This article draws on memory studies and media studies to explore how memory practices unfold in schools today. It explores history education as a media- saturated cultural site in which particular social orderings and categorizations emerge as commonsensical and others are contested. Describing vignettes from ethnographic fieldwork in German secondary schools, this article identifies different memory practices as a nexus of pupils, teachers, blackboards, pens, textbooks, and online videos that enacts what counts as worth remembering today: reproduction; destabilization without explicit contestation; and interruption. Exploring mediated memory practices thus highlights an array of (often unintended) ways of making the past present.
On Reproducing, Destabilizing and Interrupting Majority Memories
Johanna Ahlrichs, Katharina Baier, Barbara Christophe, Felicitas Macgilchrist, Patrick Mielke and Roman Richtera
Gendered and Racial Dimensions of Future Concept Cars
Julia M. Hildebrand and Mimi Sheller
The imagination of automated automobility puts into question the control of the vehicle by a masculine driver and potentially disturbs feelings of safety, power, security, and freedom. Given that systems of automobility and communication technology are already gendered and racialized in particular ways, this article explores how recent “premediated” depictions of automated car technologies reconfigure and reproduce the historically gendered and raced representations, meanings, and practices of (auto)mobility. This inquiry employs a media ecological approach within the qualitative analysis of two concept car previews by Nissan and Volvo. Rather than a degendering of the driver, we suggest a multiplication of gendered and racialized technologies of mobility via several forms of hypermediation. We also explore how the autonomous car continues to evoke utopian spatial metaphors of the car as sanctuary and communicative environment while allaying fears of dystopian metaphors of the vehicle as traffic trap, virtual glass house, and algorithmic target.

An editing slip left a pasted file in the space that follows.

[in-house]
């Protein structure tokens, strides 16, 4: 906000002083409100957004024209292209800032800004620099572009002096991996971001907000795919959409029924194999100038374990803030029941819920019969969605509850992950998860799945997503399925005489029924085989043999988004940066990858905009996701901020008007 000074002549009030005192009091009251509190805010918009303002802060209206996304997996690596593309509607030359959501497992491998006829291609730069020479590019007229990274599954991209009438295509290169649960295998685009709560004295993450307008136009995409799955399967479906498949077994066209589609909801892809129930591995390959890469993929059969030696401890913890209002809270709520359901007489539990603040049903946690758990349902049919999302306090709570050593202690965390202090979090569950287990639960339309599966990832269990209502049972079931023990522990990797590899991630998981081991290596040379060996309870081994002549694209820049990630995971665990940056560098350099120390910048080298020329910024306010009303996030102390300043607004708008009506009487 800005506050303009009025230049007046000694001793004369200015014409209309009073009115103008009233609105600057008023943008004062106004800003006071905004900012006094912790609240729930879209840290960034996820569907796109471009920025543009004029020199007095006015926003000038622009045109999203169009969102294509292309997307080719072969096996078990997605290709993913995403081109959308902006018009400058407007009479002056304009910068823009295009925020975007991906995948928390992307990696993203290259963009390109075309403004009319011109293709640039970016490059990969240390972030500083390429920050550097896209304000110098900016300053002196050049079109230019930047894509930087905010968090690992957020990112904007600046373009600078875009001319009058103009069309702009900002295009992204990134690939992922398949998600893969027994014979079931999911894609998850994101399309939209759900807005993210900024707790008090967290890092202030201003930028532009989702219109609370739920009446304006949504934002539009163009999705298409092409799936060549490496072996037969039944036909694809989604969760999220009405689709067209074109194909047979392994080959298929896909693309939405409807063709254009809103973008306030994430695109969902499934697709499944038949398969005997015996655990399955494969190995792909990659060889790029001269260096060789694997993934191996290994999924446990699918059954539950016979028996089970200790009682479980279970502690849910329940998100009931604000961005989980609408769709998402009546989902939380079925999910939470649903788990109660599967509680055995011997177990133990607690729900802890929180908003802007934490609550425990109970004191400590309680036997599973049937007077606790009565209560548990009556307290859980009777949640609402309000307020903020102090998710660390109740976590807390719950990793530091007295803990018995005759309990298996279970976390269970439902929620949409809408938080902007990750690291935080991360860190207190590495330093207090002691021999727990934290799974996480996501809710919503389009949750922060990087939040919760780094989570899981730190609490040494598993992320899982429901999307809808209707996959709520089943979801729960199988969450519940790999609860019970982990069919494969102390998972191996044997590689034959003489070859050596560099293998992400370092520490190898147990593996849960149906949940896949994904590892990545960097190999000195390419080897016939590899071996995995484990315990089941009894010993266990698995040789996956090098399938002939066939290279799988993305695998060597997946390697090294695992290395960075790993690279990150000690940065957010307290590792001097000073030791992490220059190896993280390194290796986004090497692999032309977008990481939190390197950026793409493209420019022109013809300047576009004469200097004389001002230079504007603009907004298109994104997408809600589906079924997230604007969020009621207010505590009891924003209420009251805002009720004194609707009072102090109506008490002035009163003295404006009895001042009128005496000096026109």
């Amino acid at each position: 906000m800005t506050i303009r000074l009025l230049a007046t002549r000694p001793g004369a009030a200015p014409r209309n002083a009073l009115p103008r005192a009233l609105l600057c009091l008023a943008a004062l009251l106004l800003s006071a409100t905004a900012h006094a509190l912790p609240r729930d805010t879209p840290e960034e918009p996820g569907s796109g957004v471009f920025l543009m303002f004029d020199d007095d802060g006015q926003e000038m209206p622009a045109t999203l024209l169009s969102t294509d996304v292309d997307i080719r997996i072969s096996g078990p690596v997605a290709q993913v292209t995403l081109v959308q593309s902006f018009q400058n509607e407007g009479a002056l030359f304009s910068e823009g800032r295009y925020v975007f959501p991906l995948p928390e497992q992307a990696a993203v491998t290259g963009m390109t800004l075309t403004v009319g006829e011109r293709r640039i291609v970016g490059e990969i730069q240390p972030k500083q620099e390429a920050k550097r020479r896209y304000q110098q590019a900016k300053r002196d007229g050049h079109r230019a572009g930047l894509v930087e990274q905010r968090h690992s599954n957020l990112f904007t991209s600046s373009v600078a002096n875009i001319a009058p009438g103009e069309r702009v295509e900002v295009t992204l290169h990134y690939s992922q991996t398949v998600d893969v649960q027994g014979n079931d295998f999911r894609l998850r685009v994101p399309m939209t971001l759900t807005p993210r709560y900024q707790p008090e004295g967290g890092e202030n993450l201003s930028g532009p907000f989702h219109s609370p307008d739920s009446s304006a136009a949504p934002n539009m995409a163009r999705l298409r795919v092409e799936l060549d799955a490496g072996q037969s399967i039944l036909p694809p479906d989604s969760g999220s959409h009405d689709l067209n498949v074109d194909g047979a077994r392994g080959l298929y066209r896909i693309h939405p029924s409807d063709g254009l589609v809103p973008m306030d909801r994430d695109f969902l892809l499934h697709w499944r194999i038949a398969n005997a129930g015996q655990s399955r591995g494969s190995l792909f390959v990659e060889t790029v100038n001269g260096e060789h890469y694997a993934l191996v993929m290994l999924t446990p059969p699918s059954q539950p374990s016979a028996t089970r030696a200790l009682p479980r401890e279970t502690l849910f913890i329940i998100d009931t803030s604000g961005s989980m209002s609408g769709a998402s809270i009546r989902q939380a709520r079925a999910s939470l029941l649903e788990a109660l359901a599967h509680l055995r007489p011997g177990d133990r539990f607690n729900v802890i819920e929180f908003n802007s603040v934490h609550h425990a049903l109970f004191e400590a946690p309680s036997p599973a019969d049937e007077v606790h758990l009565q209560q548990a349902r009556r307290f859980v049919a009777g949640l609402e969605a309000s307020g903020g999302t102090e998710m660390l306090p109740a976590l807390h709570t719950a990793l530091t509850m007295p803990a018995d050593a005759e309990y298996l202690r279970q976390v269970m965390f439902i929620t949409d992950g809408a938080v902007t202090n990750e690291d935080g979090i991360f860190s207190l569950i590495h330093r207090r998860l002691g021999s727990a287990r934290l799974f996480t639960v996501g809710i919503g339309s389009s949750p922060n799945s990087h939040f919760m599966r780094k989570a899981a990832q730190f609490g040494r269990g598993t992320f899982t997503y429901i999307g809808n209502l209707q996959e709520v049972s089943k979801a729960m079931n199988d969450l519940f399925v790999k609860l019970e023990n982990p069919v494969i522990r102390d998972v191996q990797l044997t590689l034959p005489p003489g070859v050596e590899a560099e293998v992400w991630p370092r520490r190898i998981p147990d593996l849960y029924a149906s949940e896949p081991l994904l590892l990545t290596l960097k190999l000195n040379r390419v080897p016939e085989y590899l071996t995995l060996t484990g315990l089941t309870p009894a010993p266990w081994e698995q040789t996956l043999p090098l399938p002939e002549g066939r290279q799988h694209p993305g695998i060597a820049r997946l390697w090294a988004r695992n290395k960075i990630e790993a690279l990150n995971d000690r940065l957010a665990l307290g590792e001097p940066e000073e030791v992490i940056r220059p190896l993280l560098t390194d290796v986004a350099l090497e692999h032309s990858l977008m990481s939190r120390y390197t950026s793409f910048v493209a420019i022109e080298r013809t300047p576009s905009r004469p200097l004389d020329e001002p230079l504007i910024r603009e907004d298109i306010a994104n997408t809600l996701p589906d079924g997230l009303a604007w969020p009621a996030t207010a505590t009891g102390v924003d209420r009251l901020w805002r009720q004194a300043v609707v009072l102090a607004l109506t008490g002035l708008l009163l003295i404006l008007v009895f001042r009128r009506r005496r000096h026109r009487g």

Automobilism, Early Cinema, and Literature, 1900-1920
The essay analyzes the interrelationship between media technologies and the development of mobility based on a concrete historical constellation—the emergence of automobilism and its representation in literature and film between 1900 and 1920. The focus lies on Western European countries and most notably on Italian and German literature as well as British, German, and French films. During that period, the portrayal of the automobile in these countries shows a dominant pattern: due to their speed, cars seem to embody a destructive power per se. This is expressed by numerous violence-related scenarios. However, the accentuation of destructive tendencies cannot only be described as a response to increased risks. Rather, they are a product of media technologies and media-specific aesthetics, too: film, establishing itself as a new media form experimenting with “dynamization“ and destruction; and literature, responding to the new visual media using dynamic language and the demolition of traditional poetic forms. Consequently, the noticeable surge in technology around 1900 created new and different types of mobility in the areas of transportation and media, influencing each other.
A Comparative Approach